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become the world's second largest coal exporter

Indonesia's economic growth surpassed expectations in 2004, and accelerating growth has continued into 2005. Indonesia's real gross domestic product (GDP) grew at a rate of 5.1 percent in 2004, up from 4.9 percent in 2003. Real GDP growth is forecast to be 5.5 percent for 2005, although imbalances in the macroeconomic picture, such as increasing budget deficits caused by oil price subsidies on the local market, could lead to future problems. 

While Indonesia is still a member of the Organization of Petroleum Exporting Countries (OPEC), it became a slight net importer of oil in 2004, and its oil production has continued to decline. The current government is reportedly considering leaving OPEC, but no decision to do so has been announced.

Indonesia has 5.9 billion short tons of recoverable coal reserves, of which 58.6% is lignite, 26.6% is sub-bituminous, 14.4% is bituminous, and 0.4% anthracite. Sumatra contains roughly two-thirds of Indonesia's total coal reserves, with the balance located in Kalimantan, West Java, and Sulawesi. According to U.S. Embassy reports, Indonesia produced 132 million short tons of coal in 2003, up 16% from 2002. More than three-quarters of the country's coal production is exported, primarily to Japan and Taiwan, but also South Korea, the Philippines and Hong Kong. With coal exports from China declining over the last two years, Indonesia is now the world's second-largest coal exporter. 

Indonesia plans to double coal production over the next five years, mostly for export to other countries in East Asia and India. The new capacity will come primarily from private mines. The Clough Group of Australia was awarded a $215 million contract for improvements at the Indonesian firm GBP's Kutai mine in East Kalimatan.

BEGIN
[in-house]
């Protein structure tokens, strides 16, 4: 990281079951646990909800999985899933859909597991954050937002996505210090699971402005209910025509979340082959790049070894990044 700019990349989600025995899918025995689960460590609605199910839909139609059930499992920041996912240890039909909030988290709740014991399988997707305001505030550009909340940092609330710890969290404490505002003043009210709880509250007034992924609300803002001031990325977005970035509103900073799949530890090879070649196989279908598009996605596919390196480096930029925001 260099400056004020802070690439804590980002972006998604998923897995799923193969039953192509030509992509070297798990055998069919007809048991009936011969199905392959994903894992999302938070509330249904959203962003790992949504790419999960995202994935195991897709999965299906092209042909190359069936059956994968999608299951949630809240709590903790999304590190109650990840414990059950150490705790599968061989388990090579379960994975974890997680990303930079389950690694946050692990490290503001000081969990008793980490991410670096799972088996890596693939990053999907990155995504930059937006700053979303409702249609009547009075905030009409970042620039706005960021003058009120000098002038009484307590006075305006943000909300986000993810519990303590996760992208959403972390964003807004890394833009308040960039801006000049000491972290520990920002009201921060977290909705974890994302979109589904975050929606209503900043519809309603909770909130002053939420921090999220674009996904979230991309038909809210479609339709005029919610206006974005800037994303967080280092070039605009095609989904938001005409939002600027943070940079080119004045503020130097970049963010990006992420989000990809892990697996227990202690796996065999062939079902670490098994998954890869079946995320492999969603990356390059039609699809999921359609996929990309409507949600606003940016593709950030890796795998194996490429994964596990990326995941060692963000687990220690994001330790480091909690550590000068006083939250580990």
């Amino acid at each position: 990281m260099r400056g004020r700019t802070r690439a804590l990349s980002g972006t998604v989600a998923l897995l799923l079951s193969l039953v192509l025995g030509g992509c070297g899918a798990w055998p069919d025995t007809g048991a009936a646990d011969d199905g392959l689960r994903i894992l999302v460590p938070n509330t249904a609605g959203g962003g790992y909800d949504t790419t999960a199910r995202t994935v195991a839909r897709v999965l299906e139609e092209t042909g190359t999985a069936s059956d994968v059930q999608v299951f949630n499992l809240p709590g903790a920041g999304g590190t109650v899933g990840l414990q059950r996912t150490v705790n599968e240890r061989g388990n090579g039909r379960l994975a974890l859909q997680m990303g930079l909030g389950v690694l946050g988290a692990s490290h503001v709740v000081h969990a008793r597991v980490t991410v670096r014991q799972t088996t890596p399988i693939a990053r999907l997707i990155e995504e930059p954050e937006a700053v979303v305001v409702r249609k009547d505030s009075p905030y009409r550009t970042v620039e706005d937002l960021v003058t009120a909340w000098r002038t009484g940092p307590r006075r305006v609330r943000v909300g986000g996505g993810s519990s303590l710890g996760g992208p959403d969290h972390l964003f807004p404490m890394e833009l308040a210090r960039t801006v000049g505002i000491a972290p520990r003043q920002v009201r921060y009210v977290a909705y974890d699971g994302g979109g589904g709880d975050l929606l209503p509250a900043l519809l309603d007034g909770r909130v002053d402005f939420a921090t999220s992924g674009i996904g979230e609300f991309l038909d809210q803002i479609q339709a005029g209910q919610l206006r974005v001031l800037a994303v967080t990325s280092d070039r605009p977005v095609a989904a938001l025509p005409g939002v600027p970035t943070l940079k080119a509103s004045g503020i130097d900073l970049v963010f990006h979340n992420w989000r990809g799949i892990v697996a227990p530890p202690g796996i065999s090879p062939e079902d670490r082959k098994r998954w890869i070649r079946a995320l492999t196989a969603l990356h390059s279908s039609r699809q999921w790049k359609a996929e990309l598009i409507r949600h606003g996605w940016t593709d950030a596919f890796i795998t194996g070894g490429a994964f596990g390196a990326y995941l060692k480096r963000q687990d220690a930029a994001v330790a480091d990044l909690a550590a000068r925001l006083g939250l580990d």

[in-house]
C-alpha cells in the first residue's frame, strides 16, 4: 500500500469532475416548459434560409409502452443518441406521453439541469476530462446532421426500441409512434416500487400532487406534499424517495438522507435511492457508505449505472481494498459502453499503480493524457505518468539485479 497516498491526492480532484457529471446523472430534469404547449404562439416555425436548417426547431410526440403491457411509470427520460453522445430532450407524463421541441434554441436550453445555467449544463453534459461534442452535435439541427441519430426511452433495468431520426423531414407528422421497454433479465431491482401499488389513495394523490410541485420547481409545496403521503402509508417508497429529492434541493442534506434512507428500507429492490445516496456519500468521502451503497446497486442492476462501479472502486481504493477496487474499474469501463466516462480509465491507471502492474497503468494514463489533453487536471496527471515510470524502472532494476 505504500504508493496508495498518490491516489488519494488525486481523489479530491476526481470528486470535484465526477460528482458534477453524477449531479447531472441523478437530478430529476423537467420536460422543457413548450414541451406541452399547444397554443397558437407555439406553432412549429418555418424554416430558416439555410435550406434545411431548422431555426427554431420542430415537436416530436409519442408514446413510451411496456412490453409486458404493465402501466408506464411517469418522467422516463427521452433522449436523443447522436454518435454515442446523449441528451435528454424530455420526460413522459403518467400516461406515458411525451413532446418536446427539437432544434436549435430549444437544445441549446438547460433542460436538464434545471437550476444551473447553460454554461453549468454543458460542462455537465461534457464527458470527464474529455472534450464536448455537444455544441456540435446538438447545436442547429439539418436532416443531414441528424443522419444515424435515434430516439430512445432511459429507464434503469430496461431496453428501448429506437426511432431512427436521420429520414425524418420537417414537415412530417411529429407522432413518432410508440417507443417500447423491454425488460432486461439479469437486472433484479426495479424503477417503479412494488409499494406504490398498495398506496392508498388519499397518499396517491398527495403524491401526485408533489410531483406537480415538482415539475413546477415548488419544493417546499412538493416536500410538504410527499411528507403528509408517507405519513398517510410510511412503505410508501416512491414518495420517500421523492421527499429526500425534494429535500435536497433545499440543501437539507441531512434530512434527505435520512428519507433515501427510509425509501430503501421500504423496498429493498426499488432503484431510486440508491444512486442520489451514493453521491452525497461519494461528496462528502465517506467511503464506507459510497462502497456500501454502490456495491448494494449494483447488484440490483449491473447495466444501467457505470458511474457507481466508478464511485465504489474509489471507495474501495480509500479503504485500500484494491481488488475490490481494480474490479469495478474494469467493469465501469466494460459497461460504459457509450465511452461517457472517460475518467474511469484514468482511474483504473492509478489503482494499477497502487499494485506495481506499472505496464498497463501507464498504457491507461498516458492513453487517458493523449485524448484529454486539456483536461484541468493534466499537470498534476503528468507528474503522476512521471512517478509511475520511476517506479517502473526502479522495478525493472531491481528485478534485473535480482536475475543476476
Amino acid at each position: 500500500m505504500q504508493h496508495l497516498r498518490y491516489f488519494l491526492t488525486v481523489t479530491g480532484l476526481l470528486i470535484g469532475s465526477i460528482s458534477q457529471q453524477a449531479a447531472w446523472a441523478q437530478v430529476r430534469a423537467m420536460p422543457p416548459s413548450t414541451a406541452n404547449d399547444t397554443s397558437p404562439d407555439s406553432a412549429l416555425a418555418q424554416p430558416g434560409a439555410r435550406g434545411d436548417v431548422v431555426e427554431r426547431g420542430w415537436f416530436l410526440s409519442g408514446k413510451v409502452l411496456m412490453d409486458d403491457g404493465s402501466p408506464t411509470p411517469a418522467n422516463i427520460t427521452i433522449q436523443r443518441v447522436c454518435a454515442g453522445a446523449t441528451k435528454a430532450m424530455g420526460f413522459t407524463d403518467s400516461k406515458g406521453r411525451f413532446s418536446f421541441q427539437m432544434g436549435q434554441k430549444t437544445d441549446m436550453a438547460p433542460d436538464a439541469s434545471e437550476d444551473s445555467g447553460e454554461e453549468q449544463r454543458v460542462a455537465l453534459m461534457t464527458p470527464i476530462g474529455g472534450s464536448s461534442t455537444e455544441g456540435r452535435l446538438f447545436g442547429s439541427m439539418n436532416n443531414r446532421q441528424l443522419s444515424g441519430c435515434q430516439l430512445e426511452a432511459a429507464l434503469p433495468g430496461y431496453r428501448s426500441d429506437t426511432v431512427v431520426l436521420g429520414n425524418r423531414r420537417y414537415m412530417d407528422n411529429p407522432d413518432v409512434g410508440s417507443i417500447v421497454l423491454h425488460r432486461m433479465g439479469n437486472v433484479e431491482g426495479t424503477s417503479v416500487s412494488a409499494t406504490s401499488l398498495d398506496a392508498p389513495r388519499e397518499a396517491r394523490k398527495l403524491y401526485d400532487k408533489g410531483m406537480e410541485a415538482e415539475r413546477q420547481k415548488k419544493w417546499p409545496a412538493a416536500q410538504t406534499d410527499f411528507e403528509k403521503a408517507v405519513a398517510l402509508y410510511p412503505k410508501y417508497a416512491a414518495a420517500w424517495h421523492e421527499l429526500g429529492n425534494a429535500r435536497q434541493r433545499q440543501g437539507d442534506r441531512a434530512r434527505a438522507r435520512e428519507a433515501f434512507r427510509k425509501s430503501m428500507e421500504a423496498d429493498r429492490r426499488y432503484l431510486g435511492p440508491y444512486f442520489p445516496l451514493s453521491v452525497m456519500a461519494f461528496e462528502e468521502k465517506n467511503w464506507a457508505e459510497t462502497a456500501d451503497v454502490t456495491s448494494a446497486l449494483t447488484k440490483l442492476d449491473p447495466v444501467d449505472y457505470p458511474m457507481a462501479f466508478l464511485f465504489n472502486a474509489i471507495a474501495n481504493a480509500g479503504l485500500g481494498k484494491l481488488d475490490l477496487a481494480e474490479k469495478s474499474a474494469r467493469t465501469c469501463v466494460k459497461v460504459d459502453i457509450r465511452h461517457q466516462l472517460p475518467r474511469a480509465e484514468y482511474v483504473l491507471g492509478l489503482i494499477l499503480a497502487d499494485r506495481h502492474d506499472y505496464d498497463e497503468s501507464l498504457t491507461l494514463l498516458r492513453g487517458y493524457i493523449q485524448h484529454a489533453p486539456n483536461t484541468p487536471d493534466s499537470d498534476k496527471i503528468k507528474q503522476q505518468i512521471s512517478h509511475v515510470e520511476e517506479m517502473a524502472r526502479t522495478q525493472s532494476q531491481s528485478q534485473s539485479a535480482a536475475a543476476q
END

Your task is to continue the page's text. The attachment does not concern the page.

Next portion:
Country Overview

Head of State

President Susilo Bambang Yudhoyono (since October 2004)


Southeastern Asia, archipelago between the Indian Ocean and the Pacific Ocean

Population (2005E)



Bahasa Indonesia (official, modified form of Malay), English, Dutch, local dialects, the most widely spoken of which is Javanese


Muslim 88%, Protestant 5%, Roman Catholic 3%, Hindu 2%, Buddhist 1%, other 1% (1998)


Indonesian rupiah (IDR)

Exchange Rate (10/14/2005)

$1 = 10,107 Indonesian Rupiah

Inflation Rate (2004E)


Gross Domestic Product (GDP, 2004E)

purchasing power parity - $827.4 billion

Real GDP Growth Rate (2005E)


Exports (2004E)

$69.86 billion f.o.b.

Imports (2004E)

$45.07 billion f.o.b.

Energy Overview

Proven Oil Reserves (January 1, 2005E)

4.7 billion barrels

Oil Production (2004E)

1,178.6 thousand barrels per day, of which 82% was crude oil.

Oil Consumption (2004E)

1,196.3 thousand barrels per day

Proven Natural Gas Reserves (Jan 1, 2005E)

90.3 trillion cubic feet

Natural Gas Production (2003E)

2.6 trillion cubic feet

Natural Gas Consumption (2003E)

1,229 billion cubic feet

Recoverable Coal Reserves (2003E)

5,476.3 million short tons

Coal Production (2003E)

132.4 million short tons

Coal Consumption (2003E)

33 million short tons

Electricity Installed Capacity (2003E)

25.1 gigawatts

Electricity Production (2003E)

109.5 billion kilowatt hours

Electricity Consumption (2003E)

101.8 billion kilowatt hours

Total Energy Consumption (2003E)

4.7 quadrillion Btus*, of which Oil (51%), Natural Gas (26%), Coal (16%), Other Renewables (3%), Hydroelectricity (2%), Nuclear (0%)

Total Per Capita Energy Consumption (2003E)

21.5 million Btus

Energy Intensity (2003E)

6,923.1 Btu per $2000-PPP**

Jl. Pleburan Raya, Semarang

Central Java – Indonesia

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